Through the concept of everyday living (which I understand as also on the move and realized through sociomaterial relationships, engagements and movements), and with great inspiration from Marilyn Strathern’s ideas presented in her book “Partial Connections”, the imaginary of the living world as fractal, ANT as symmetrical research (to begin with), Latour’s metaphor of phantom publics, and emphasis on ‘things’ as sociomaterially engaged and engaging actor-networks – events – complicated assemblages of assemblies (actors) that dissemble – I have found great sources of inspiration that have fundamentally taken part in reworking my previous engagements, imaginaries, relationships and movements with ‘the’ research field and practices of e-learning. 

 

One of Marilyn Strathern’s arguments is that research should maybe be much less about knowledge and much more about variations of engagements and relationships. The same (I believe) can be said about learning. Coming from the Danish University School of Education, it seems quite persuasive that ‘suddenly’ the whole world becomes matters of learning. Matters of learning, is what everything seems to be all about. I think that Strathern’s argument about engagements and relationships is extremely important. When studying everyday engagements and relationships it becomes quite obvious that not everything is about learning and knowledge. Everyday living is about being and becoming. And, especially, it becomes clear that the ‘packages’ of knowledge and learning in which observations of learning and knowledge often come, take part in producing the makeup of rather than simply describing the everyday movements and entanglements that we seek to study and become more knowledgeable about.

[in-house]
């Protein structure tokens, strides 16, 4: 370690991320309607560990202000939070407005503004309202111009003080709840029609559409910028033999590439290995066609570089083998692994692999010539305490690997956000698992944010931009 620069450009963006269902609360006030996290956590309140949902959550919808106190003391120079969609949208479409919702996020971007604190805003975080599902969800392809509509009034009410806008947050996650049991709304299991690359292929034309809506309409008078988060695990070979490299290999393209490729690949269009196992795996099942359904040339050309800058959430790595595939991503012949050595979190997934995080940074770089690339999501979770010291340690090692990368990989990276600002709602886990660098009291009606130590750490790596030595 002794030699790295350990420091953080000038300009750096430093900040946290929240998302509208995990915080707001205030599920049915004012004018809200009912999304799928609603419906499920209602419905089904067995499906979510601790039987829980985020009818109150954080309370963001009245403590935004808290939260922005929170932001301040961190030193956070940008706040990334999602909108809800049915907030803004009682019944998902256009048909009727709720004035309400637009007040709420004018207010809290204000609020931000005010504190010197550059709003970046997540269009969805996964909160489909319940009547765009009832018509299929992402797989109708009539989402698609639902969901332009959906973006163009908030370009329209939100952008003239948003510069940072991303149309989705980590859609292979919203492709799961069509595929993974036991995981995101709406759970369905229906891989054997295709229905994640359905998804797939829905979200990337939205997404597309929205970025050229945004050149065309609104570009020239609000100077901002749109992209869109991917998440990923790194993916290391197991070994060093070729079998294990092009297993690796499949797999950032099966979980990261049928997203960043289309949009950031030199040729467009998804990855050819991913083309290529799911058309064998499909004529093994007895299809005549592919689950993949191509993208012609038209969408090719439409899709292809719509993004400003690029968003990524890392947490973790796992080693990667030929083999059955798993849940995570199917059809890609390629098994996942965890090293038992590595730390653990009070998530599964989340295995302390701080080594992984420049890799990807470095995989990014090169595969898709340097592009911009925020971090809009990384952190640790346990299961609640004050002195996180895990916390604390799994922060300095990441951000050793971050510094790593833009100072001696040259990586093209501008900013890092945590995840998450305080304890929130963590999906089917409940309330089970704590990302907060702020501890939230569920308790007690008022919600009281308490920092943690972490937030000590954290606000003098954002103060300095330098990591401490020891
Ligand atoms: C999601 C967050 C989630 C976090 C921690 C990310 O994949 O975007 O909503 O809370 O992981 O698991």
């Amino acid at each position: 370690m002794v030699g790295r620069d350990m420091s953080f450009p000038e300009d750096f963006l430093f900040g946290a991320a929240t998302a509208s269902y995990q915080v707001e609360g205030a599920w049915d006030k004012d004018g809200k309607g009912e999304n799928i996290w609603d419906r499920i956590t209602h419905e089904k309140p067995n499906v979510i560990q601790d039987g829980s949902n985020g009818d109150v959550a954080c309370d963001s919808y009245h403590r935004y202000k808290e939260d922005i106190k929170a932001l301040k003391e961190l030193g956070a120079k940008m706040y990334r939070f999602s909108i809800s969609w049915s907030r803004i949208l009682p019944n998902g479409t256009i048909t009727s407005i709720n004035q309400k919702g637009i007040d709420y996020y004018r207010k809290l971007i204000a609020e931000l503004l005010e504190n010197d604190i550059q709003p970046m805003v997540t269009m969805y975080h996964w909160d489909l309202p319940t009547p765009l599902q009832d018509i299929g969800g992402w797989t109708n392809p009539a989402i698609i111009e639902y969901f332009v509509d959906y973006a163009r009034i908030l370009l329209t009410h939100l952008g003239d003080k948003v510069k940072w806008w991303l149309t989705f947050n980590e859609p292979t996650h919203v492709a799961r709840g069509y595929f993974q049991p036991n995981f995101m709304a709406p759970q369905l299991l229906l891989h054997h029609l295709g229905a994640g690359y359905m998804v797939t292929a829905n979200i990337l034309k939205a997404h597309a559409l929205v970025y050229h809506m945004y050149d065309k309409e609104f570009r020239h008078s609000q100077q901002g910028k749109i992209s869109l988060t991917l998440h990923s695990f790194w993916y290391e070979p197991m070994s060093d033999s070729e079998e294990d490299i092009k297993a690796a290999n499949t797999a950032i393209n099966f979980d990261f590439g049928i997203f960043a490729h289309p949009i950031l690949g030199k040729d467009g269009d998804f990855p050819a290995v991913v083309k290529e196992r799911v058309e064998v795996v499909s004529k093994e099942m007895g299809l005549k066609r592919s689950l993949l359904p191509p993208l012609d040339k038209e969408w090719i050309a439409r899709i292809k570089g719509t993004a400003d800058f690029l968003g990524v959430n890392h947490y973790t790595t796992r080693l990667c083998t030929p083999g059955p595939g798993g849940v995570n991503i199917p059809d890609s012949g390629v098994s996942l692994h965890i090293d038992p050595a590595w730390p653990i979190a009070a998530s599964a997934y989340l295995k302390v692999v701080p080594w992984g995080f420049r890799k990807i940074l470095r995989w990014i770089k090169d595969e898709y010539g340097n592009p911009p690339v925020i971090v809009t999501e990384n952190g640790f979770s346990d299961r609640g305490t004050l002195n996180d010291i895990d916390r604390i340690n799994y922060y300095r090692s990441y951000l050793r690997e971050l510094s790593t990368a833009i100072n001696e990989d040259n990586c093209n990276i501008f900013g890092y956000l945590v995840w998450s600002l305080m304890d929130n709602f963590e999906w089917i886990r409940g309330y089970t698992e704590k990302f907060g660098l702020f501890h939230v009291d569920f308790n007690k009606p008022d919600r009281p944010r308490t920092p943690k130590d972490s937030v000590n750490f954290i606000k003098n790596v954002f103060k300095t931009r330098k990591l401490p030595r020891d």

The thesis will be written in English. 

 

Please feel free to comment the above. I’m still in the process of formulating ‘things’, and maybe I need to reconsider my ways of explaining my research. Any comment (in Danish as well as English) will be gratefully accepted. Regarding content, disagreements, misunderstandings, misinterpretations, unclear formulations, things to reconsider, to be added etc. Thanks 🙂

     

On-Line writings – CopyrightThe online writings on this website may be cited or briefly quoted in line with the usual academic conventions. You may also copy or download them for your own personal use. However, the writings must not be published elsewhere (e.g. to mailing lists, bulletin boards etc.) without the author’s explicit permission. Please note that if you copy my writings you must:• include this copyright note

• you should observe the conventions of academic citation in a version of the following form:

e.g. Hansbøl, Mikala: “Where am I heading with the thesis”, published at Mikala’s Klumme – A researcher’s blog: https://mikalasklumme.wordpress.com/2008/04/21/where-am-i-heading-with-the-thesis/ Version April 21, 2008.